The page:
Editor’s note: This story has been updated to clarify that the affordable housing fee is a one-time fee.
Boulder City Council members unanimously approved annexing 5.9 acres near Airport Boulevard, largely zoned for industrial use, into city boundaries during a regular meeting Tuesday.
The land will be used to expand the campus to build a new 112,000 square-foot, three-story research office and laboratory building, according to city records.
The parcels, which are south of 5600 Airport Blvd., are owned by LC Plaza LLC and PTREE LLC with W.W. Reynolds Cos. applying for the annexation.
Approving the annexation is estimated to add more than $3 million to the city’s affordable housing fund, city staff said Tuesday. The applicant is offering to pay one and a half times the city’s affordable housing commercial linkage fee as part of the proposal’s community benefit package.
The fee “addresses affordable housing needs generated both directly by lower-paying jobs created by potential employers and indirectly by the creation of service and other lower-paying jobs needed to support the population increase created by the development,” city staff wrote in the Council agenda packet.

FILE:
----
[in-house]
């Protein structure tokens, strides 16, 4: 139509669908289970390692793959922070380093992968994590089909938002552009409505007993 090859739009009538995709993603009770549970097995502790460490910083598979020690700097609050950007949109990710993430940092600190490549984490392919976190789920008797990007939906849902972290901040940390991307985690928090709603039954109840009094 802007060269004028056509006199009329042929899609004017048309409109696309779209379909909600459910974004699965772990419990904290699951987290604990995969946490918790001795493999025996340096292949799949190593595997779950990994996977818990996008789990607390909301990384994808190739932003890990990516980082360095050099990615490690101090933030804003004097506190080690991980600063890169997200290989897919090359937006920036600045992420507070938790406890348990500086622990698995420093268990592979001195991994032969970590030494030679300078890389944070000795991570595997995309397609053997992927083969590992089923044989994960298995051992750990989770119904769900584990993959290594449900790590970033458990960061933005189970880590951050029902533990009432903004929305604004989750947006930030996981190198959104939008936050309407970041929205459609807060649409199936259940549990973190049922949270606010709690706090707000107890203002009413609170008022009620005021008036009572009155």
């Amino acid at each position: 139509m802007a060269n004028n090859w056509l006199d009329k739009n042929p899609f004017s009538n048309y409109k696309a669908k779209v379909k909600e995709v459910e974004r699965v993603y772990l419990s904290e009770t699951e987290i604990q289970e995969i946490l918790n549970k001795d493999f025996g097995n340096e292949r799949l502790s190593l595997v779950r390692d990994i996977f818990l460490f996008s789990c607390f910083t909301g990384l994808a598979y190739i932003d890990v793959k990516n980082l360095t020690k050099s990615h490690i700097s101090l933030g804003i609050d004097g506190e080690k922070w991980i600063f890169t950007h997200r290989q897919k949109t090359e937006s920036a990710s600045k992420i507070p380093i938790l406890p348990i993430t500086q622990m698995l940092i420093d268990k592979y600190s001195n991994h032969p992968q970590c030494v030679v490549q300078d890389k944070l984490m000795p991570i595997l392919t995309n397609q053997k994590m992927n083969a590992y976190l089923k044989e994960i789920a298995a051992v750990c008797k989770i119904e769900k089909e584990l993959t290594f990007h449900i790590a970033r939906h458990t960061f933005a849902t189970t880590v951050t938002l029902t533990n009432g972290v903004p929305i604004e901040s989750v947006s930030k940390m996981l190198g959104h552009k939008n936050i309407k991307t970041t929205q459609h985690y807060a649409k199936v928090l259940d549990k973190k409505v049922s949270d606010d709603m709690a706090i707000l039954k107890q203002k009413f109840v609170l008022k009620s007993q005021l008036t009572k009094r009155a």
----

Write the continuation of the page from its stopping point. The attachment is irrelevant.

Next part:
The annexation proposal initially included giving 24 acres to Open Space and Mountain Parks, but the land is in a conservation easement and was damaged by the 2013 floods and would require significant funding to restore, said OSMP real estate supervisor Bethany Collins.
According to city documents, those 24 acres would require up to $500,000 of restoration work.
The annexation will add 1.6 acres to Open Space and Mountain Parks, including along a nearby ditch. Additional land designated to go to Open Space and Mountain Parks will likely be transferred over to a nearby agricultural lease used for cattle and hay, Collins said.
While the annexation had a public hearing Tuesday night, no community members spoke during the hearing.
There was also limited council discussion about the annexation. Mayor Sam Weaver spoke in support, citing the investment in public housing as “something we will find a very good use for.”
Council member Mirabai Nagle did not vote on the motion because she was absent from the meeting.
City Council members also had a public hearing and and vote on escooters and considered a motion to allow households to exceed occupancy limits until at least May 31 to allow for safe housing during the coronavirus pandemic. Council had not voted on either matter as of deadline Tuesday.